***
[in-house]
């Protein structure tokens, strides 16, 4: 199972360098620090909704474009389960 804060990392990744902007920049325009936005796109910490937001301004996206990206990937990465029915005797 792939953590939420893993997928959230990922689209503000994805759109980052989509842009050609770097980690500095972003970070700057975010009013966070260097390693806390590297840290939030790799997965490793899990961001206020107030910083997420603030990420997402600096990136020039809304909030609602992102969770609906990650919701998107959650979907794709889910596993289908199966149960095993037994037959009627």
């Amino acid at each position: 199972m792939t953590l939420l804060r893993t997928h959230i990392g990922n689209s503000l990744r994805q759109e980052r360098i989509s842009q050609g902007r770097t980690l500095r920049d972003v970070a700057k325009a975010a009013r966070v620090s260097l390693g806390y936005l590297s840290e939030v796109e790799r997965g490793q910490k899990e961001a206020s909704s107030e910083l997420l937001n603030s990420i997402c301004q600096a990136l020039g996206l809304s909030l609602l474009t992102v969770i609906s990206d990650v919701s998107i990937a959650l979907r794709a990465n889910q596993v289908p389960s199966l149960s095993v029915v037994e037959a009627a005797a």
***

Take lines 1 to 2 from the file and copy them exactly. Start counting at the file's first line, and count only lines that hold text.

[in-house]
């Protein structure tokens, strides 16, 4: 199972360098620090909704474009389960 804060990392990744902007920049325009936005796109910490937001301004996206990206990937990465029915005797 792939953590939420893993997928959230990922689209503000994805759109980052989509842009050609770097980690500095972003970070700057975010009013966070260097390693806390590297840290939030790799997965490793899990961001206020107030910083997420603030990420997402600096990136020039809304909030609602992102969770609906990650919701998107959650979907794709889910596993289908199966149960095993037994037959009627």